Half a Century Ago Leila Khaled Hijacked Two Aircraft in Europe; This Week She Was a Guest at the European Parliament

(CNSNews.com) – A woman who hijacked two aircraft in Europe of behalf of a Palestinian terrorist group almost half a century ago was feted as an invited guest at a European Parliament event on Tuesday evening, despite the fact her group is on the European Union’s terrorist list.

Leila Khaled, a member of the political bureau of the Popular Front for the Liberation of Palestine (PFLP), took part in an event in Brussels entitled “The Role of Women in the Palestinian Popular Resistance,” organized by a left-wing parliamentary group.

The poster advertising the event and naming the three speakers identifies her affiliation: “Leila Khaled – Popular Front for the Liberation of Palestine.”

Just early last month, E.U. ministers decided to keep the PFLP on the union’s list of designated terrorist organization. The PFLP has been on the list –  now comprising 21 groups – since June 2002.

Tuesday’s event was organized by members of the European Parliament (MEPs) from a far-left Spanish party, Izquierda Unida, which is part of the “European United Left/Nordic Green Left (GUE/NGL) group at the European Parliament.

Martina Anderson, an MEP from Ireland’s Sinn Fein – also a member of the GUE/NGL group – tweeted a photo of herself with “legendary Palestinian revolutionary Leila Khaled” at the event

“Fantastic Turnout in Brussels 4 Women in Palestinian Struggle Leila Khaled addressing a packed room – long live international solidarity,” Anderson tweeted.

Israel’s mission to the E.U. was unimpressed, saying, “We are shocked that member of EU-designated terrorist organization PFLP is given floor at European Parliament.”

Earlier on Tuesday, the American Jewish Committee’s Brussels-based Transatlantic Institute called on the parliament’s president to prevent Khaled’s entry.

“It is an utter disgrace that a convicted terrorist is given a platform in the European Parliament to spew her hateful message,” said the institute’s director, Daniel Schwammenthal.

“It would be a sad irony if parliament, only days after crucially setting up a special committee on terrorism, were to welcome and lionize as a ‘resistance fighter’ a convicted terrorist who was captured in 1970 while hijacking a commercial airplane,” he said.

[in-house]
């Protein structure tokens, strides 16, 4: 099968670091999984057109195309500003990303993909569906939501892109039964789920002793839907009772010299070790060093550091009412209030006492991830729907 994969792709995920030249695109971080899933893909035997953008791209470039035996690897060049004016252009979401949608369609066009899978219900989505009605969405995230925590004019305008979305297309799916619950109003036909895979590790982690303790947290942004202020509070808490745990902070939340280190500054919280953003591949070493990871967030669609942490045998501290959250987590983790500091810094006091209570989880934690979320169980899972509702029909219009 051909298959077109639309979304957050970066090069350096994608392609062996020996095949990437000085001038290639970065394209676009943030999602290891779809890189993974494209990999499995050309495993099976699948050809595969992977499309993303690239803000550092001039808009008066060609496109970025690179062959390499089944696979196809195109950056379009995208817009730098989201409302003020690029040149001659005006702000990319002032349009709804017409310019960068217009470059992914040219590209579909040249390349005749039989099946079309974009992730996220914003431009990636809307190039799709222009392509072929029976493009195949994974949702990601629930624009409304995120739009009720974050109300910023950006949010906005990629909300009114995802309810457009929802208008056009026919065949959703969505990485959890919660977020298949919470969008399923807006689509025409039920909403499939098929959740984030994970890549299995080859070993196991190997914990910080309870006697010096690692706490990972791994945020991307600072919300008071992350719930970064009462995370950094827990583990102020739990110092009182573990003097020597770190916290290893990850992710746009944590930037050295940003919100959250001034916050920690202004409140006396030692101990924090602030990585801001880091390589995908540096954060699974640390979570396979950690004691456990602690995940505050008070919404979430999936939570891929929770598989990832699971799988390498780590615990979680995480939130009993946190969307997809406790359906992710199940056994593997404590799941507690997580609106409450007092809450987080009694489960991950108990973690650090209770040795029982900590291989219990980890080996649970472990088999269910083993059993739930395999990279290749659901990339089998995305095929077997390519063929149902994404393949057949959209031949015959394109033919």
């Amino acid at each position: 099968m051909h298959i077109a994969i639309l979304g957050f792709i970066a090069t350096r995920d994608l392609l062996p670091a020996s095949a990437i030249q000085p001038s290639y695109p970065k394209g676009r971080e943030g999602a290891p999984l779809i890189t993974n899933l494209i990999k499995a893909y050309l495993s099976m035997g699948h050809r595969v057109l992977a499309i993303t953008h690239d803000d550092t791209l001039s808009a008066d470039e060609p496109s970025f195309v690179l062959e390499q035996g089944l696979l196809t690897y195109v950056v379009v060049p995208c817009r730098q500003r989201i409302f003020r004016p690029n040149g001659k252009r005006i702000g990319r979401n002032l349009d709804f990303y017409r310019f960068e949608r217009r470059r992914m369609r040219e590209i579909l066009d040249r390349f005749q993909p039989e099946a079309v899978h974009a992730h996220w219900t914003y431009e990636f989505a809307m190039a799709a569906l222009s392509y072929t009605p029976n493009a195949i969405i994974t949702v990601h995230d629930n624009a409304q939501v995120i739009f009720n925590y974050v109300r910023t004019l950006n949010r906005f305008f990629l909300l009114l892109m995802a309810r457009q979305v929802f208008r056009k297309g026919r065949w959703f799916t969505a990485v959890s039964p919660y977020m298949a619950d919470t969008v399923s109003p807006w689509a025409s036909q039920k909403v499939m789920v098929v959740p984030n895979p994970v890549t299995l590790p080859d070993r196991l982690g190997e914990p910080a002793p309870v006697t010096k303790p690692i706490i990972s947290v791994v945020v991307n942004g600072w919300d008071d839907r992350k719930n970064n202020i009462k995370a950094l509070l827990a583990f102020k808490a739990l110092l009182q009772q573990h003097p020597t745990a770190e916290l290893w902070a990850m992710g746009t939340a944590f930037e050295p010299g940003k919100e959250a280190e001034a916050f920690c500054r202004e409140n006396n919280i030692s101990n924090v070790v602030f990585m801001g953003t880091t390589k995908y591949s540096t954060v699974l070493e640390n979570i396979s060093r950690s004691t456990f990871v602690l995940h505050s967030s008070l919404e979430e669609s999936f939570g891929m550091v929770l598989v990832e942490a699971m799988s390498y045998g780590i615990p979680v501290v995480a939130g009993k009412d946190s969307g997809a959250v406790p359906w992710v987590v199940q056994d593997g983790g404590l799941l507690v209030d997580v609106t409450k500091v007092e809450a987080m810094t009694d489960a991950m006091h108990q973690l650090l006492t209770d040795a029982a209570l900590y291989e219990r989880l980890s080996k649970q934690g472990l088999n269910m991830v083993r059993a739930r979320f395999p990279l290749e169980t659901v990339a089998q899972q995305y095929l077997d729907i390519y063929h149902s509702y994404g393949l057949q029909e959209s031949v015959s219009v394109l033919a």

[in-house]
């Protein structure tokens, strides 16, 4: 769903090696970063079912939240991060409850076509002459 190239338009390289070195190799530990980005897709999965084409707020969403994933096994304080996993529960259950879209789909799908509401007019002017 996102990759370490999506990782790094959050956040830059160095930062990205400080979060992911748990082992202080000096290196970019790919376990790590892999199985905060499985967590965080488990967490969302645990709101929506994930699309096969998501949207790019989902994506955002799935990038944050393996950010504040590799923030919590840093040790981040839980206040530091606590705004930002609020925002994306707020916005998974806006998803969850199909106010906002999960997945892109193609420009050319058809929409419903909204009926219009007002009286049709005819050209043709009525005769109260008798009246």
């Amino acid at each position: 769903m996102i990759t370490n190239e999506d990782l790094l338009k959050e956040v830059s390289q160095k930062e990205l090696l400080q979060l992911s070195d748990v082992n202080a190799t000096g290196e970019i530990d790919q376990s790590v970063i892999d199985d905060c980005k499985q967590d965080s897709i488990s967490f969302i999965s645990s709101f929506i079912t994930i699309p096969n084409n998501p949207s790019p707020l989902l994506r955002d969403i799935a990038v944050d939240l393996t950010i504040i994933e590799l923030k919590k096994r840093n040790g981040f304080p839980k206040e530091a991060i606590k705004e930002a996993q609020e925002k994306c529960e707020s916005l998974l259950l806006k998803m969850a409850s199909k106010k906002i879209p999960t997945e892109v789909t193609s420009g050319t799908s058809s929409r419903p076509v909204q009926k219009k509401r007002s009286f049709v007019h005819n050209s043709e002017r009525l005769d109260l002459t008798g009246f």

(MEPs recently approved the creation of a special committee “to examine and evaluate the extent of the terrorist threat on European soil and look into any potential faults and malfunctions which might have allowed recent terrorist attacks in member states to occur.”)

Queries about Khaled’s invitation, sent to the European Parliament and the E.U.’s executive Commission, brought no response by press time.

Hijacking drama

Khaled, viewed by some as an “iconic” figure of Palestinian resistance, lives in Jordan. She is a member of the PFLP’s political bureau and head of the group’s “refugees and right of return department.”

The Marxist-leaning PFLP has been a U.S.-designated foreign terrorist organization since 1997, and is also considered a terrorist group by Canada and Australia.

It has claimed responsibility for dozens of terror attacks since the late 1960s, including hijackings, bombings, suicide bombings, shootings and stabbings. More recent PFLP attacks include an axe, knife and gun attack in which four worshipers and a policeman were killed in a Jerusalem synagogue in 2014.

In August 1969, Khaled and another PFLP terrorist hijacked a TWA flight en route from Rome to Athens and Tel Aviv, diverting it to Damascus where they blew up the Boeing 707’s nose section.

The Syrian government arrested the hijackers but released them without charge two months later. Syria also held two Israeli passengers for several months before freeing them in return for Syrian and Egyptian prisoners of war held by Israel.

The following year, Khaled was part of an ambitious PFLP multiple hijacking. On September 6, a TWA flight from Frankfurt to New York and a Swissair flight from Zurich to New York were diverted to a remote airstrip in Jordan called Dawson’s Field.

On the same day a third flight, an El-Al service from Tel Aviv to New York via Amsterdam, was hijacked after leaving Amsterdam. Khaled was one of two hijackers but the attempt failed after her accomplice, a Nicaraguan, was shot by an Israeli sky marshal and she was subdued. The plane made an emergency landing in London, where Khaled was arrested.

Two other flights would be hijacked in the drama. Two PFLP terrorists who had been prevented by security from boarding Khaled’s El-Al flight took a Pan Am Boeing 747 service from Amsterdam to New York instead, and diverted it to Cairo since it was too big to land at Dawson’s Field in Jordan. In Cairo they released passengers and crew and blew up the plane.

On September 9, a BOAC flight from Bahrain to London was seized and also diverted to Dawson’s Field.

In 2001, documents declassified by Britain’s Public Records Office under a 30-year rule, revealed that just three days after Khaled’s arrest, Britain was offering to free her as part of a deal being negotiated with the hijackers still holding hundreds of hostages, including 65 Britons, on the three planes in Jordan.

On September 12 the terrorists, who had moved their hostages by that time, blew up the three aircraft at Dawson’s Field. The next day, Britain announced it would free Khaled.

She was eventually released on September 30, along with other Palestinian terrorists being held in Swiss and German prisons. In exchange, the hijackers freed their remaining hostages.

The declassified documents showed that Prime Minister Edward Heath’s government overruled U.S. objections by agreeing to release Khaled, who was already wanted for the TWA hijacking the previous year.

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